Old Snowy Mtn
  or Ives Peak
via Snowgrass Flat

4600 ft
(1400 m)
3700 ft
(1100 m)
12 miles
(20 km)
The standard hiking and skiing route into the Goat Rocks, reaching the Pacific Crest Trail at Snowgrass Flat (5800 ft). Follow obvious gentle gullies to Old Snowy-Ives Col on the ridge above and then continue to either Old Snowy Mtn or Ives Peak. From Snowgrass Flat, many ski runs are possible.
Mt Curtis Gilbert
  via Snowgrass Flat
and Tieton Glacier

4600 ft
(1400 m)
4800 ft
(1500 m)
19 miles
(30 km)
This route follows PCT southeast from Snowgrass Flat, then ascends north to the ridge crest before reaching Cispus Pass. It then drops onto the Tieton Glacier on the north of the crest, and traverses/climbs east to Mt Curtis Gilbert.
Old Snowy Mtn
  from the north
via McCall Glacier

3300 ft
(1000 m)
4600 ft
(1400 m)
17 miles
(27 km)
This route starts from the N Fork Tieton River, climbing to Tieton Pass and then traversing south into McCall Basin. It then climbs directly up the McCall Glacier to the summit. A longer approach, starting from the top of the lifts at White Pass ski area and traversing the long ridge to Tieton Pass, is also possible in winter or early spring.

Upcoming additions: Topographic map showing all ski routes.

| Panoramic version of the photo at top, showing the west side of the Goat Rocks in June with Old Snowy Mountain at left and Ives Peak at right
(digitally composited from 3 photos by Amar Andalkar) <click to enlarge>

| Panoramic view looking south from Mount Rainier, with the Goat Rocks massif at left and Mount Adams visible in the distance at right;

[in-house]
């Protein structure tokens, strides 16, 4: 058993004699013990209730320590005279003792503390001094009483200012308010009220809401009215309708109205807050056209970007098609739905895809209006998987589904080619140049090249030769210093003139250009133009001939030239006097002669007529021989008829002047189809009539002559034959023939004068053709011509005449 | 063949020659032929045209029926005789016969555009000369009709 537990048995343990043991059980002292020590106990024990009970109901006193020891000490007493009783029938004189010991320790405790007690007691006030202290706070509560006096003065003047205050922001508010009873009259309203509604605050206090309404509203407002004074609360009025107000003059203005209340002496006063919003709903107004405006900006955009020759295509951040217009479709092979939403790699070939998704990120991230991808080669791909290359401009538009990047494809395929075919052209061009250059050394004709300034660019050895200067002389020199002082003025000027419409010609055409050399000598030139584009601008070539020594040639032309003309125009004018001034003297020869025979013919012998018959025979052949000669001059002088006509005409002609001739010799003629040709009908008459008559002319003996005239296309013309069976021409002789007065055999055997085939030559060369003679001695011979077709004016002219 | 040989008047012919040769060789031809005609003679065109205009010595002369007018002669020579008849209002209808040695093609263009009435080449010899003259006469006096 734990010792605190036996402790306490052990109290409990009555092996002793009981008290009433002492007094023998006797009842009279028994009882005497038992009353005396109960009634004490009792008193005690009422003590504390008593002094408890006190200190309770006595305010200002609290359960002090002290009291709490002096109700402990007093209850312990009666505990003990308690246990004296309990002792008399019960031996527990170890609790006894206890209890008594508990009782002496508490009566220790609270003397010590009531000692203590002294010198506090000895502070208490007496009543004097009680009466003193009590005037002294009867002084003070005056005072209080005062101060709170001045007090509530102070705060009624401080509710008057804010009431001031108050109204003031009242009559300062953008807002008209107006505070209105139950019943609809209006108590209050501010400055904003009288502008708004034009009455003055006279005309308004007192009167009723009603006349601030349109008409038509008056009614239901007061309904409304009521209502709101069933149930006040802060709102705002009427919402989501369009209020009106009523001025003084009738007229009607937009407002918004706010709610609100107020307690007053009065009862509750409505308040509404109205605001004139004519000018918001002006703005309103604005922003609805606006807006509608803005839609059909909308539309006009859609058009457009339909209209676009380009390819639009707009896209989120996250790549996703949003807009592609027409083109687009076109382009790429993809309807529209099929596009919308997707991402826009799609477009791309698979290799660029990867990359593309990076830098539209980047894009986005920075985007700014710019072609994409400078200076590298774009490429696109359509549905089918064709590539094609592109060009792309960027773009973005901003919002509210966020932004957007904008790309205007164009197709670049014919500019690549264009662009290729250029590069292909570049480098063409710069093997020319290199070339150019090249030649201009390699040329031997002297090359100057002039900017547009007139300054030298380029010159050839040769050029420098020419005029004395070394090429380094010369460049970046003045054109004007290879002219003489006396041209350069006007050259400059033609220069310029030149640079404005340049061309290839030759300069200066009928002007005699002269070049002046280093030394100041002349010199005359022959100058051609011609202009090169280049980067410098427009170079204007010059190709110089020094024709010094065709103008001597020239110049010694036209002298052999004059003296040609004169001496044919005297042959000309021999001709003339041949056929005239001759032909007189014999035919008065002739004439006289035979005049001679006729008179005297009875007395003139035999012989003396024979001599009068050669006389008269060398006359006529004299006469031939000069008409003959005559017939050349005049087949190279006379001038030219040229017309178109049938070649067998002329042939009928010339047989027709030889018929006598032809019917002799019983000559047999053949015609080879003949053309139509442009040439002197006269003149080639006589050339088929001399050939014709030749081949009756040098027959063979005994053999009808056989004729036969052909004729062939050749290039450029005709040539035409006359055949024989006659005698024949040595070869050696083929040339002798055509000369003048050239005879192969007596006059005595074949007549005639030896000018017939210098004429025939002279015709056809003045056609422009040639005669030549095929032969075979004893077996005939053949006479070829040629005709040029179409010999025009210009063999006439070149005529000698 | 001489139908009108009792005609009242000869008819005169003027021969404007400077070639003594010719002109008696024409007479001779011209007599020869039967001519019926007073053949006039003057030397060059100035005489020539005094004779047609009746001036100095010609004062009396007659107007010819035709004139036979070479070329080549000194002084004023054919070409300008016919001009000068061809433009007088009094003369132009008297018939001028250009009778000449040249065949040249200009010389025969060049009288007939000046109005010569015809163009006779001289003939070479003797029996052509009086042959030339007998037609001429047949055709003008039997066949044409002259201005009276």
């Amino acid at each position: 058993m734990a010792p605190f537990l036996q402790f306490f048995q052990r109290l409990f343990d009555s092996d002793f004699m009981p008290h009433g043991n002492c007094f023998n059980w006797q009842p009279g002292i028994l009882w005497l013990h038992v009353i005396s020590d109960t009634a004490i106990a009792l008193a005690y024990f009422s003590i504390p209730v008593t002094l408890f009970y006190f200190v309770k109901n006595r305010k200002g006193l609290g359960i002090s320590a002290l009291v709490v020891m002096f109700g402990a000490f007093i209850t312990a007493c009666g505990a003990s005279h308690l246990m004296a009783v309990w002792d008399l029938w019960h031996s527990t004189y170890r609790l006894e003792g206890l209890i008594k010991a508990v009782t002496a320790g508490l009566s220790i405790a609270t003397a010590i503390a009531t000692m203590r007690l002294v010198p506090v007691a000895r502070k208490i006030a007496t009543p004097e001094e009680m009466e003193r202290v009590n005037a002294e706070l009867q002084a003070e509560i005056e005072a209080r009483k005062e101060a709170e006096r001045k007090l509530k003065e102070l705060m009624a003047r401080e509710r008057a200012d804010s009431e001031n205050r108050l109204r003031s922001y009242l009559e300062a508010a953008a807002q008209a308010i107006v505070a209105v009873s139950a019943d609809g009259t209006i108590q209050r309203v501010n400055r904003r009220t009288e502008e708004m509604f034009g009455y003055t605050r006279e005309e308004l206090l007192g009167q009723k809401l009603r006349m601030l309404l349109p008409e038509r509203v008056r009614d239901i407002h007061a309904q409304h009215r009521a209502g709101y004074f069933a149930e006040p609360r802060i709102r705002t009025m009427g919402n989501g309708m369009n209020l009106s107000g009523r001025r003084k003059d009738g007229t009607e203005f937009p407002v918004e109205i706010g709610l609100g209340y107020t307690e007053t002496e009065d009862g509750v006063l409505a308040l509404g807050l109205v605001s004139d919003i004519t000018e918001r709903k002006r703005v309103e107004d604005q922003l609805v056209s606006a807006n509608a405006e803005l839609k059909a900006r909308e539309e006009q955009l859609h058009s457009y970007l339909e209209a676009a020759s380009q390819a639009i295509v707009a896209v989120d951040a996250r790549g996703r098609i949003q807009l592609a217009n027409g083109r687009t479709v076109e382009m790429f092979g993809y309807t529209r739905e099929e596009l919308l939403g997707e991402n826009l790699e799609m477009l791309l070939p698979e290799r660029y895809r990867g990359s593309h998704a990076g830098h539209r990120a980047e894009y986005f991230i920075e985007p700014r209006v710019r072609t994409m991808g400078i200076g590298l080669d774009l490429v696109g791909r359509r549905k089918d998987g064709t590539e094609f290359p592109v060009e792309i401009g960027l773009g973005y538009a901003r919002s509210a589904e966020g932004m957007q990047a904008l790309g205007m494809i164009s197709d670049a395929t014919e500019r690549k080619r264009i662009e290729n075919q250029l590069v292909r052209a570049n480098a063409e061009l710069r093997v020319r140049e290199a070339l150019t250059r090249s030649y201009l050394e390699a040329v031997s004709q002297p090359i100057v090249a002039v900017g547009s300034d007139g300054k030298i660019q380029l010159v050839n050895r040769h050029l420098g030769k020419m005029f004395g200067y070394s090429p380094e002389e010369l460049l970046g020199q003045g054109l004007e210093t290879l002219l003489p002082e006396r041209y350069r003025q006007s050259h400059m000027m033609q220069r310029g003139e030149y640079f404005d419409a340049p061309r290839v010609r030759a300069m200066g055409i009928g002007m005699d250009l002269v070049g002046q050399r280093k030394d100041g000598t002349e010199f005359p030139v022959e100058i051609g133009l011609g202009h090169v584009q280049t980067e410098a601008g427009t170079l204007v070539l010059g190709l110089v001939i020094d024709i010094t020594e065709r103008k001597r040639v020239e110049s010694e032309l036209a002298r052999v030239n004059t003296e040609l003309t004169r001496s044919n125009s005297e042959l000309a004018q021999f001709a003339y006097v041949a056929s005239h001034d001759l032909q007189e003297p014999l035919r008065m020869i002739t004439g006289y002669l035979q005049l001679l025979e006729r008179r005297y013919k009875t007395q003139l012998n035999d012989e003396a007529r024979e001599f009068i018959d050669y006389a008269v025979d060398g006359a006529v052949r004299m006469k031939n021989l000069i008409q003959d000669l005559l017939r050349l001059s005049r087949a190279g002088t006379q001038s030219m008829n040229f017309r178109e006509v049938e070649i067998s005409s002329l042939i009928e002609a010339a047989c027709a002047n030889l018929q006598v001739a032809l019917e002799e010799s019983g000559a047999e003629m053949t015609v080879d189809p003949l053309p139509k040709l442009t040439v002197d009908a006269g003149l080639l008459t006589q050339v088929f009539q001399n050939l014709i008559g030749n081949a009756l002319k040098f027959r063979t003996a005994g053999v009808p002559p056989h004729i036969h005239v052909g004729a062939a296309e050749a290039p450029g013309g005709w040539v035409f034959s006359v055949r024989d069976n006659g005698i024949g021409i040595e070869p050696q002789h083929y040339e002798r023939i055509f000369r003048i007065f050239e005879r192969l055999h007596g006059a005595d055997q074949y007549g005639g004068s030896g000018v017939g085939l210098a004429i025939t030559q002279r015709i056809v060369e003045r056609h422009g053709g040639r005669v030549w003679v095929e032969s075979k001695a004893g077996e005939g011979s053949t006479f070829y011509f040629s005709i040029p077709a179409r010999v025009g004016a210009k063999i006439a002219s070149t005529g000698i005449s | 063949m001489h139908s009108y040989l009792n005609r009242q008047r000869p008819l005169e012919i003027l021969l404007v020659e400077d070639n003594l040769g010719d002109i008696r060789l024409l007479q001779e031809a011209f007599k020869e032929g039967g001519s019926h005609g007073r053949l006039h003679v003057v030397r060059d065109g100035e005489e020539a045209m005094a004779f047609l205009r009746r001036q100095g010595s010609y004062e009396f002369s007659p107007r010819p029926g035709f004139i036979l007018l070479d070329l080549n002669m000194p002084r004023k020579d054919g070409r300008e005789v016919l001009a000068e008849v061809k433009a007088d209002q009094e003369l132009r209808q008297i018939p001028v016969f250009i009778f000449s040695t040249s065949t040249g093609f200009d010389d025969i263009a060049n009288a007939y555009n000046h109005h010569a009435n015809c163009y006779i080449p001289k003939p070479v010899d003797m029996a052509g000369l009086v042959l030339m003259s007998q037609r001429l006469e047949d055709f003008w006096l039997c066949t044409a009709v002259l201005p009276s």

the Tatoosh Range in Mount Rainier National Park is seen at lower right
(photo by Amar Andalkar) <click to enlarge>

Useful Web Links:

Gifford Pinchot National Forest: Home Page  (contains the western part of Goat Rocks)
Gifford Pinchot National Forest: Recreation Reports
Gifford Pinchot National Forest: Trail Reports
Gifford Pinchot National Forest: Road Reports
Wenatchee National Forest: Home Page  (contains the eastern part of Goat Rocks)
Wenatchee National Forest: Recreation Reports  (see Naches Ranger District)
National Weather Service Office: Seattle, WA
Yahoo! Weather: White Pass Village, WA, Forecast
USGS Cascades Volcano Observatory: Goat Rocks

List of Guidebooks:  (detailed references on the bibliography page)

100 Classic Ski Routes in WA Old Snowy from north (skiing info)
Backcountry Skiing in WA Cascades Old Snowy from south, briefly Mt Curtis Gilbert(skiing info)
Oregon Descents Snowgrass Flats routes(skiing info)
Cascade Alpine Guide (Vol. 1) All routes, especially Mt Curtis Gilbert(detailed climbing info)
Selected Climbs in the Cascades Old Snowy from south(climbing info)

More photos, routes, links, references, etc. coming soon...
Please contact me with any suggestions, additions, or corrections.

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Table of Contents | Introduction | Ratings | WebCams | Bibliography | Highest Volcanoes | Snowfall & Snowdepth | Monthly Chart | Conifers | Compare | Distance | Sun Chart
Ski Mountaineering Photos & Trip Reports Equipment & Info Cascade Volcanoes Ring of Fire Site Map

Amar Andalkar   Seattle, WA, USA   <About the Author / Contact Me>